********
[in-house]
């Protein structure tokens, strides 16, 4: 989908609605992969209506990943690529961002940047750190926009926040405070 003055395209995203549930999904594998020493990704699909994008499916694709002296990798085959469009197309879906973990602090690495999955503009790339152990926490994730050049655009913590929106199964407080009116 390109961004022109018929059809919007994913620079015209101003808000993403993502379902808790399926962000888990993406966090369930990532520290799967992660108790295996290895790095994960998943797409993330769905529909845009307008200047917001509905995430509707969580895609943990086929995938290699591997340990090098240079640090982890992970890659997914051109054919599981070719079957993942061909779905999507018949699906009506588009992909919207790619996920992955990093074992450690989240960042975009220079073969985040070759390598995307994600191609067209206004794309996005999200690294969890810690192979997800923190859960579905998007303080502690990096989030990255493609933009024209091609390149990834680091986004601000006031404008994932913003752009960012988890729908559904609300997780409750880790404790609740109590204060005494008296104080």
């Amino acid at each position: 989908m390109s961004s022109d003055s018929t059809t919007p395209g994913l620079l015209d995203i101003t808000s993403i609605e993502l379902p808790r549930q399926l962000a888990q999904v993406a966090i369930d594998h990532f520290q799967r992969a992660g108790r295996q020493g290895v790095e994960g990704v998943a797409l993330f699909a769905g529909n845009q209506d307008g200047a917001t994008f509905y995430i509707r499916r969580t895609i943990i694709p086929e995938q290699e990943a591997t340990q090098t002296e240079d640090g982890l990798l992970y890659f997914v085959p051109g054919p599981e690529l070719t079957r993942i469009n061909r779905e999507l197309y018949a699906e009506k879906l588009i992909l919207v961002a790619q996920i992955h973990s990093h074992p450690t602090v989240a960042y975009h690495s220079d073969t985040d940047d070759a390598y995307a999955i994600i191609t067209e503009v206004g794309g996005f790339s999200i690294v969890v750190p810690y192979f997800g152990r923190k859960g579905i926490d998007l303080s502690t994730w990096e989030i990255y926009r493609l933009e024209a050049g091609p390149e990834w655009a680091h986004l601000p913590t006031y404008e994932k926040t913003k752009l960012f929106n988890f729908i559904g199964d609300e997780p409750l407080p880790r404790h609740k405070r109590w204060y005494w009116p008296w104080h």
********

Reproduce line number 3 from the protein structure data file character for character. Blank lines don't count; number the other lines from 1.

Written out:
């Amino acid at each position: 989908m390109s961004s022109d003055s018929t059809t919007p395209g994913l620079l015209d995203i101003t808000s993403i609605e993502l379902p808790r549930q399926l962000a888990q999904v993406a966090i369930d594998h990532f520290q799967r992969a992660g108790r295996q020493g290895v790095e994960g990704v998943a797409l993330f699909a769905g529909n845009q209506d307008g200047a917001t994008f509905y995430i509707r499916r969580t895609i943990i694709p086929e995938q290699e990943a591997t340990q090098t002296e240079d640090g982890l990798l992970y890659f997914v085959p051109g054919p599981e690529l070719t079957r993942i469009n061909r779905e999507l197309y018949a699906e009506k879906l588009i992909l919207v961002a790619q996920i992955h973990s990093h074992p450690t602090v989240a960042y975009h690495s220079d073969t985040d940047d070759a390598y995307a999955i994600i191609t067209e503009v206004g794309g996005f790339s999200i690294v969890v750190p810690y192979f997800g152990r923190k859960g579905i926490d998007l303080s502690t994730w990096e989030i990255y926009r493609l933009e024209a050049g091609p390149e990834w655009a680091h986004l601000p913590t006031y404008e994932k926040t913003k752009l960012f929106n988890f729908i559904g199964d609300e997780p409750l407080p880790r404790h609740k405070r109590w204060y005494w009116p008296w104080h």